Does Pittsburgh have a love affair with math-rock? Well, after almost two decades of Don Caballero albums and a host of other locals copping elements of their style, it's still tough to get more than 200 people to a CD release every couple of years, while youngsters flock in droves to the emo and punk-pop from MySpace.
If there's anyone realistic about how obscure forward-thinking rock remains in its own hotbed, it's the four members of Drugdealer. Their scene pedigree shows their evolution: Singer Dan Newman (who also plays a Wurlitzer organ) fronted the dreamy Marichal, bassist Justin Pelissaro spent the '90s in hardcore band Davenport, guitarist Paul Nowoczynski was in tech-grinders Creation Is Crucifixion, and drummer Owl Barns stretches all the way back to the Bad Brains/Cro-Mags-influenced Slowpoke, who opened for Anti-Flag way back in its early days.
But Drugdealer has proven to be a different animal, with a sound that's morphed since its first show in January 2008.
"At first, we were doing less metallic, extended compositions," says Barns. "But when Paul joined, we said let's try to do mature stuff that sounds energetic, youthful and bombastic. So we concentrated on making more concise, dense jams."
The result is the Tits EP, which the band debuts this Sat., March 14, at Gooski's. It's a tiny masterpiece of art-damaged skree, reminiscent of Hella, Naked City and Ruins (or for younger bucks, An Albatross or Daughters) and inundated with odd time signatures and lots of twists and turns. Dan Newman's spastic yelping is reminiscent of David Yow in double time. The real surprise comes at the EP's end: a combined remix of the other three tracks and two rejected ones, a nightmarish, John Oswald-esque musique concrete opus assembled by local composer whiz Dave Bernabo. Barns actually believes the piece could be played live, using a MPC sample-triggering machine.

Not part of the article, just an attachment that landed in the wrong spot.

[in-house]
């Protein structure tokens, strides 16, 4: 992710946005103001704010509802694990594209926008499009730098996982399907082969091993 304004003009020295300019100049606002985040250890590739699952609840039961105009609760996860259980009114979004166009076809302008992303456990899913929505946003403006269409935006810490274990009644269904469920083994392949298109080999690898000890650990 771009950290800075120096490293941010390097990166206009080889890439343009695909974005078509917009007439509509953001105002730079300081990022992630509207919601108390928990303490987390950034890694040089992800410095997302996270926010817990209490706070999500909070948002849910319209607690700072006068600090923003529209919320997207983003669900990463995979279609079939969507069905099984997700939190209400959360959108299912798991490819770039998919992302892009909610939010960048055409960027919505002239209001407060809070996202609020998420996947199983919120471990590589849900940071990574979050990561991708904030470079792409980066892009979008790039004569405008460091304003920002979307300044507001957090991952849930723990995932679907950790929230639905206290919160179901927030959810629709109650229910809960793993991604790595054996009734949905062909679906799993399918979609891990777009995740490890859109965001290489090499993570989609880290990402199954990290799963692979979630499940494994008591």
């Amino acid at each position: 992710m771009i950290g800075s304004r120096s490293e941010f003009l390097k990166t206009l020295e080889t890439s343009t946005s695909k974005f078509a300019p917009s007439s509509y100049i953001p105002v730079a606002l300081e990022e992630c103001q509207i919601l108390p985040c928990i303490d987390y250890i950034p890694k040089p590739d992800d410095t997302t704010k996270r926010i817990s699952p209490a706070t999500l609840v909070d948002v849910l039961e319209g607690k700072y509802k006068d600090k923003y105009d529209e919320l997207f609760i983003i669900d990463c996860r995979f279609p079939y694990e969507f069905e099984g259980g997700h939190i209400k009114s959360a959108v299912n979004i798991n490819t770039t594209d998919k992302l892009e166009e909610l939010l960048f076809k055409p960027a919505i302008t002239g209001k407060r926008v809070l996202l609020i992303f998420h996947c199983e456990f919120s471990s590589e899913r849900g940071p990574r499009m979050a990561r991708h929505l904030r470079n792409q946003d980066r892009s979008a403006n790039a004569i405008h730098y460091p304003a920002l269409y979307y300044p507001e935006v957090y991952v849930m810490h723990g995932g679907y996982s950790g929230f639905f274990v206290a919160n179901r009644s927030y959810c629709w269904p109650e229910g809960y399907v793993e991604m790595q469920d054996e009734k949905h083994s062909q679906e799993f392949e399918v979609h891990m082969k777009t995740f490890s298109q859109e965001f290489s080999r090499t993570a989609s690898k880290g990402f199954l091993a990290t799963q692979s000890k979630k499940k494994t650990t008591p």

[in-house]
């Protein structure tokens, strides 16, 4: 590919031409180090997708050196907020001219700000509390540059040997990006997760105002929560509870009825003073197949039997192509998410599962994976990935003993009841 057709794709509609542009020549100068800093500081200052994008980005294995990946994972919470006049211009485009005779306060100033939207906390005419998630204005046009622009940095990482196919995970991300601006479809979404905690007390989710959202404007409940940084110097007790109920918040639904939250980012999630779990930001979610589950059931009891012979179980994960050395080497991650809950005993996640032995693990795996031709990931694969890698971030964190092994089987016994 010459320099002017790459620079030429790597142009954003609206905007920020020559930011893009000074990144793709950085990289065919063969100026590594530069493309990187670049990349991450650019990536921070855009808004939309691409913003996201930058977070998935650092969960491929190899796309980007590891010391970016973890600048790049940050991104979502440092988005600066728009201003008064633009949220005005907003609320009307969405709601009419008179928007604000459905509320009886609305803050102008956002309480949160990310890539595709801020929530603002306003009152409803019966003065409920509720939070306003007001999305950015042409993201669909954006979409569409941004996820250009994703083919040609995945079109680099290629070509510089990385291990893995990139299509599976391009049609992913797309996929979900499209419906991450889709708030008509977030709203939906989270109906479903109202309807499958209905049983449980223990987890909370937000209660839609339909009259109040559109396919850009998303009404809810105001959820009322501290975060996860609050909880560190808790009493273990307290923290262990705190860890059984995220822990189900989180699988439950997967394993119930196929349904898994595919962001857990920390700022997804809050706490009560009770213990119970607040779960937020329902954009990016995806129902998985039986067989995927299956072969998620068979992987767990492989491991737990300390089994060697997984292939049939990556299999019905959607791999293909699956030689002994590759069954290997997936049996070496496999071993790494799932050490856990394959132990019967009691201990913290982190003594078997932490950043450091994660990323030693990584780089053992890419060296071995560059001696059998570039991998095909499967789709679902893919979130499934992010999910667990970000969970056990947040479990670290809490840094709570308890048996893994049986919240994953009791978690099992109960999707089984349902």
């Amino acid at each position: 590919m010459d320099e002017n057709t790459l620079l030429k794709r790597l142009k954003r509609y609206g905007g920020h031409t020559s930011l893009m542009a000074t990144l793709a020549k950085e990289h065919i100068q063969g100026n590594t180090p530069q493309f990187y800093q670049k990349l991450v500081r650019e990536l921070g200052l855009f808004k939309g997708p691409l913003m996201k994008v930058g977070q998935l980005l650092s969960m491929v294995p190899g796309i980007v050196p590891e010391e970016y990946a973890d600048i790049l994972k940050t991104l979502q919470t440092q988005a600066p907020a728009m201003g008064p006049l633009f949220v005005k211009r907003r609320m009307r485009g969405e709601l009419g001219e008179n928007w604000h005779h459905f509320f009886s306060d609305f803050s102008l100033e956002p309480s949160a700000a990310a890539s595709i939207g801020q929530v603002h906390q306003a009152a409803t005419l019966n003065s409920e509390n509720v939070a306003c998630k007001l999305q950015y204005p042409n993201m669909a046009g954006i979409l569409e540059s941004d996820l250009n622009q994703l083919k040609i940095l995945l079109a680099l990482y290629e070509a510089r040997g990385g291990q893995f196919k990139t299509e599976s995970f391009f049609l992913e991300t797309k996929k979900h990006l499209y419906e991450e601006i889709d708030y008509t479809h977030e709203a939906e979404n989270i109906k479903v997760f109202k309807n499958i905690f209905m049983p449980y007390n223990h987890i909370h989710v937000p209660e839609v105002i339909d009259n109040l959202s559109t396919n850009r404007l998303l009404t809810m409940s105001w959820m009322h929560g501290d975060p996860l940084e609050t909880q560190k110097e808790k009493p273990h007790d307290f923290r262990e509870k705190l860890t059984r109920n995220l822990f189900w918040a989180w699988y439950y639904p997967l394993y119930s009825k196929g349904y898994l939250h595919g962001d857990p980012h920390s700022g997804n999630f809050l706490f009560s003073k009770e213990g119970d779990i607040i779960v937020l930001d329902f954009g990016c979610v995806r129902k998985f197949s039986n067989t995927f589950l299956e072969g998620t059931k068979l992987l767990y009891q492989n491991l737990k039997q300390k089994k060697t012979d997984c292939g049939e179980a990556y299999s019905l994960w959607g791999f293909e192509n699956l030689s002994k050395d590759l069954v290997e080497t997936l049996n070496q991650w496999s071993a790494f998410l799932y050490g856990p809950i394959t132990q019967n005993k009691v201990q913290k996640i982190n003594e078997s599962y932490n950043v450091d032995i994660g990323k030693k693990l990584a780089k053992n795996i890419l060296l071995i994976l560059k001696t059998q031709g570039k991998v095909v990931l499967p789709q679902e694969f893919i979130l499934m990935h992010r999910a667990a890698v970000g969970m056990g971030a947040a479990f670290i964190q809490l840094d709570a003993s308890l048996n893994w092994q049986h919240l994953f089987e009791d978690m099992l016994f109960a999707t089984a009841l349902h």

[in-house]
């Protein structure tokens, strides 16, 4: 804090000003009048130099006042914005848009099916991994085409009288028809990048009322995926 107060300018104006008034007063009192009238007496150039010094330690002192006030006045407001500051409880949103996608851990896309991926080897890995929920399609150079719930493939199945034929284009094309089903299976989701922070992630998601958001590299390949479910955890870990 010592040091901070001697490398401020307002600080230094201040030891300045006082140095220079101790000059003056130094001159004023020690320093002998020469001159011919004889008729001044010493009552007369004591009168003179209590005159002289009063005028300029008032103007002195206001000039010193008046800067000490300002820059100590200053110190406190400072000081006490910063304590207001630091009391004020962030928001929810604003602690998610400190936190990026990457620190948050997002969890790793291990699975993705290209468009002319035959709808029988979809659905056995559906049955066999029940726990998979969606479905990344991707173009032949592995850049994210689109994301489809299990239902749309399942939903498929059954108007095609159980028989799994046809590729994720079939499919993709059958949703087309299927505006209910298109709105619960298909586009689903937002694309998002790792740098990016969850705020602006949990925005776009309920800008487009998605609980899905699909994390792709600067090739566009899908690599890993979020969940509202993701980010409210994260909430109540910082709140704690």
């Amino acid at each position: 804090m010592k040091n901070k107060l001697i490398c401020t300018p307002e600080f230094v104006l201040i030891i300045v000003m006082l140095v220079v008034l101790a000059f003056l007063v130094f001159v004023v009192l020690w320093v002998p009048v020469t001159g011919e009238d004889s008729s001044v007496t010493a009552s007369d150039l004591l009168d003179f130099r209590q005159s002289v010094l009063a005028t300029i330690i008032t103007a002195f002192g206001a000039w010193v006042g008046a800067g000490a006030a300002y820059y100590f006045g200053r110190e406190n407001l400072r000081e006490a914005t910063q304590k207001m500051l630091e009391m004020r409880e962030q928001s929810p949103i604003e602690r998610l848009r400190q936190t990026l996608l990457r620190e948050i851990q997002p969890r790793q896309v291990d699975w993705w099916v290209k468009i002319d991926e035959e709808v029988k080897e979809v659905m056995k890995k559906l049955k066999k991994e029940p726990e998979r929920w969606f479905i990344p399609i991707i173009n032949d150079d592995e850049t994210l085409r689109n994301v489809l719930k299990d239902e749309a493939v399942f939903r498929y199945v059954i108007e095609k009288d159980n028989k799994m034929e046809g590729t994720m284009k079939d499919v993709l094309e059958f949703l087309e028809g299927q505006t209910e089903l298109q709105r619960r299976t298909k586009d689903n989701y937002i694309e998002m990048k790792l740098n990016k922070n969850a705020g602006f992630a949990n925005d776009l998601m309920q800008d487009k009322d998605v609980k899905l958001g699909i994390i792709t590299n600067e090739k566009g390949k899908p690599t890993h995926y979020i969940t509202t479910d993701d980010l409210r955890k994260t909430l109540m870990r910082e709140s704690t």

"We're trying to use some experimental elements but keep it in a context that's still banging and has some groove to it," says Barns. "Our first couple shows, we were really noisy and a bit too loud, but we're starting to get better in controlling that."
But he isn't worried about the likelihood that large segments of the local scene probably won't be able to understand this kind of music. He'll send the EP (with the artwork he drew of a baby breastfeeding on a spider) to all the relevant labels and see what shakes out, and do some light touring in the region to see if Gen-Y groks it.
"We need to get in more people's ears, and the live odyssey is just beginning."
Drugdealer EP Release with Mrs. Paintbrush (Jackson of Grand Buffet) and Microwaves. 10 p.m. Sat., March 14. Gooski's, 3117 Brereton St., Polish Hill. $5. 412-681-1658